The deadly Coronavirus continues to ravage the earth without control with 1 million reported cases, Germany which is now one of the top countries affected by the pandemic is seeking to launch a mobile application in a matter of weeks in order to help trace the Coronavirus which is the same measure pioneered by Singapore and is said to be effective without invading people’s privacy.
Germans are said to have been suspicious of Digital surveillance wherefore people’s smartphone location can be tracked and their data harvested and used is against both the national and European Union privacy law.
Meanwhile an accord was soon reach between the broad spectrum of parties concluding that it would be useful and acceptable to track a “Close-Proximity” Bluetooth “Handshakes” right between smartphones.
This technology will work the same way as the Singapore’s TraceTogether application which will record the recent history of such contacts on a smart device.
When the owner of a smartphone tests positive for COVID-19, the data could be downloaded and then used for contact-tracing by the special teams designated to handle this task so as to get in touch with others who might be at the risk.
“We are confident we can release the solution in the next few weeks,” said the Fraunhofer Institute for Telecoms, Heinrich Hertz Institute (HHI).
According to the HHI which is one of Germany’s institute for Applied research made it known that it was working with others across Europe in order to create the app which would enable the proximity and duration of contact between people to be saved for two weeks on cell phones anonymously without the use of their location data whatsoever.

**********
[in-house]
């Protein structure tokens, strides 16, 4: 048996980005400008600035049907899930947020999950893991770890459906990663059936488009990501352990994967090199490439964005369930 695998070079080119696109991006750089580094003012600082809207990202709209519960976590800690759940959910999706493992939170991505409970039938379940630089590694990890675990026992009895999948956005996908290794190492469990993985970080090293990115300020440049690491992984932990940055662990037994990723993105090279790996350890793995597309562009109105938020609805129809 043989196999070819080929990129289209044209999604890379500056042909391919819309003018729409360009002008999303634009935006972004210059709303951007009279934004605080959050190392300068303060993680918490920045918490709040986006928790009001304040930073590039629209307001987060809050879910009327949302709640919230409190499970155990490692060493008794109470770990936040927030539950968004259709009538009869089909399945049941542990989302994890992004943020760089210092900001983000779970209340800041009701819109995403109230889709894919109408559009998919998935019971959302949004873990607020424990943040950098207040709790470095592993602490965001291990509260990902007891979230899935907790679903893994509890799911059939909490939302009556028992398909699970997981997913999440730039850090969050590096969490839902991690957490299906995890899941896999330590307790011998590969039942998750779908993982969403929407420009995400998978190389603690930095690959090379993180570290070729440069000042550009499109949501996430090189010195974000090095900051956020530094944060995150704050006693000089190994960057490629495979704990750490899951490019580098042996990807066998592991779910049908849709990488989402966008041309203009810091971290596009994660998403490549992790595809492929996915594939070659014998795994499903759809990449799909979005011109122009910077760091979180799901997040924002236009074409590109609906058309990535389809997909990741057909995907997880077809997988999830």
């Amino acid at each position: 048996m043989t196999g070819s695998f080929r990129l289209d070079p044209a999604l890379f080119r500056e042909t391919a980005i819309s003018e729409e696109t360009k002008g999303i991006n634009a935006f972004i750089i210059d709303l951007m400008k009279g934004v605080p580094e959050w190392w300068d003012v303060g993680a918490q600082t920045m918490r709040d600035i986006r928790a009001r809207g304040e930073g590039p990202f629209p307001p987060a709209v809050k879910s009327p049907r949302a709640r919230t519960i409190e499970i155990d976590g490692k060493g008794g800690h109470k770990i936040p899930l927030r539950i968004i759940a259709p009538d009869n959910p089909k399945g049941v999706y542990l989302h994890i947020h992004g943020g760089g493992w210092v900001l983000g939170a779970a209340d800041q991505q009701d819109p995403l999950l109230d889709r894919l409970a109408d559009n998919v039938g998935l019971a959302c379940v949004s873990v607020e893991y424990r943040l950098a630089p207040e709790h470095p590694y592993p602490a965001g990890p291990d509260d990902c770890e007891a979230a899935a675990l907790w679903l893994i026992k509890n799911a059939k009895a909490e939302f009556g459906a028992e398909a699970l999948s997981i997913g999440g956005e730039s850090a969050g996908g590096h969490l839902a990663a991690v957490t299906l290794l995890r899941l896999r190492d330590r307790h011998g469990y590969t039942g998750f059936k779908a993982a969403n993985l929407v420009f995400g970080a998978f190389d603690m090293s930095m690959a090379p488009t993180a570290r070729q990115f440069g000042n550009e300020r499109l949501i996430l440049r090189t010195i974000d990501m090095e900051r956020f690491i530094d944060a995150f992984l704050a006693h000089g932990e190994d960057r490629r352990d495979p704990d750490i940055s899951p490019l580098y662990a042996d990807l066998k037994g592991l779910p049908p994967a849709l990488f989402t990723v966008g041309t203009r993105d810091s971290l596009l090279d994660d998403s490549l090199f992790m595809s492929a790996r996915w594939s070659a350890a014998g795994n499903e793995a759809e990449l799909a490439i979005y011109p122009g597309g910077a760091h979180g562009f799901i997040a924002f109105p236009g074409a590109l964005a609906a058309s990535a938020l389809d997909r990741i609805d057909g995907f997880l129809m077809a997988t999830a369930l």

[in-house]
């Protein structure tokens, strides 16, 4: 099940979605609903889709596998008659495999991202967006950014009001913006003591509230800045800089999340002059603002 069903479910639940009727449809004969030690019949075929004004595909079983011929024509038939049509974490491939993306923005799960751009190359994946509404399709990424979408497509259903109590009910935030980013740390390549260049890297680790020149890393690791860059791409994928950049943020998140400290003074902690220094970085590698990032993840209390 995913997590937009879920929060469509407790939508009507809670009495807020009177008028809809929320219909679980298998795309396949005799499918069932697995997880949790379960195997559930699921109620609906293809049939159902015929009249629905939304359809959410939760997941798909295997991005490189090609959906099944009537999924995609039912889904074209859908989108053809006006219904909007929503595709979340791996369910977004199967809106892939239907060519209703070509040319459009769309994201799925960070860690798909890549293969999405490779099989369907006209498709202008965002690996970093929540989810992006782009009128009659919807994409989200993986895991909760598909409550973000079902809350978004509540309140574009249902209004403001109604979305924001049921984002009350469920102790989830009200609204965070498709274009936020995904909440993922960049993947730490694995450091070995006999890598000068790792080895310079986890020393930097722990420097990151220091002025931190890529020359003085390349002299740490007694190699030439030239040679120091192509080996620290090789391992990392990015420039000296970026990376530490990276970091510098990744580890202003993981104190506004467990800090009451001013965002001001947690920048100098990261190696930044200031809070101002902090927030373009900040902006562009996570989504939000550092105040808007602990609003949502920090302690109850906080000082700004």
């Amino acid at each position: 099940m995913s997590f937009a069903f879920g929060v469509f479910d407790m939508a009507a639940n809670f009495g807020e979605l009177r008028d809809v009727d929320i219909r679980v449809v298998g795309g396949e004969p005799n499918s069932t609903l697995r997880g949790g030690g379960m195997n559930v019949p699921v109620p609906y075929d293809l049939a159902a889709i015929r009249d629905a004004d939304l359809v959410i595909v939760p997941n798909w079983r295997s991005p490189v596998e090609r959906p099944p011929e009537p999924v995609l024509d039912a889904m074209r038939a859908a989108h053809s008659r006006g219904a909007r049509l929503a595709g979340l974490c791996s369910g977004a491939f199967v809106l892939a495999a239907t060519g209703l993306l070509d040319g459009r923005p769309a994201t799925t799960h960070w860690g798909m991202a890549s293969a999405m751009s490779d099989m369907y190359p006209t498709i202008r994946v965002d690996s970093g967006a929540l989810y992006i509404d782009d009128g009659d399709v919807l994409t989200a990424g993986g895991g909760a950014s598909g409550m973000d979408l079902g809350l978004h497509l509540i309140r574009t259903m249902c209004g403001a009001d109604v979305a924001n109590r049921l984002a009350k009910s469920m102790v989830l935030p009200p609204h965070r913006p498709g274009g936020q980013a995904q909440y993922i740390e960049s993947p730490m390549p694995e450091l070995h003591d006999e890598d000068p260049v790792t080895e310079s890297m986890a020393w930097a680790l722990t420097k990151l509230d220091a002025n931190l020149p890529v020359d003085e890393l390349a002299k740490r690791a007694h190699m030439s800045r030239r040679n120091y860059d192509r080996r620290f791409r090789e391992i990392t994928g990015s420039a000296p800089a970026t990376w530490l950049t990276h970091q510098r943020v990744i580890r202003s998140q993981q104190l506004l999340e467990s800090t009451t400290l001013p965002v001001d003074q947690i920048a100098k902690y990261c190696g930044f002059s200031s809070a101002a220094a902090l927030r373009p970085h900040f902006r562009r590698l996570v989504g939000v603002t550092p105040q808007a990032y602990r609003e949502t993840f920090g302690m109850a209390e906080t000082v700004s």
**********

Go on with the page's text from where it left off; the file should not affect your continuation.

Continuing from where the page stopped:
“The prerequisite for such an application is full compliance with German data protection laws and usage on a voluntary basis,” the HHI said in response to a Reuters inquiry.
The Robert Koch Institute, which is coordinating Germany’s national coronavirus health response, welcomed the development work being done by the HHI but declined further comment.
Lothar Wieler who is also the head of the Rober Koch Institute warned that Germany is just right at the beginning of the pandemic and that it’s hospitals could find their capacity to treat the disease getting exhausted. The country as of now has reported cases numbering 91,959 with about 1,277 recovery and some 13,597 are said to have recovered from the disease.
This attempt includes the closure of schools and using smartphone technology to further enhance monitoring of the disease and flatten the curve.
He has won support from the Social Democrats, the junior partner in Merkel’s coalition government and the opposition Greens, traditionally strong advocates of data privacy. Another supporter of this invention is the country’s data protection commissioner Ulrich Kelber who supported the use of location and contact data being shared on a voluntary basis, describing it as “incredibly useful”.
Privacy advocates see no inherent contradiction between smartphone tracking and data protection and say that done the right way, such contact tracing can make a valuable contribution to containing the coronavirus.
“Rapid contact tracing is a central precondition for it to be possible to loosen the current lockdown in the foreseeable future,” academics Johannes Abeler and Matthias Baecker and privacy campaigner Ulf Buermeyer, wrote for Netzpolitik.org.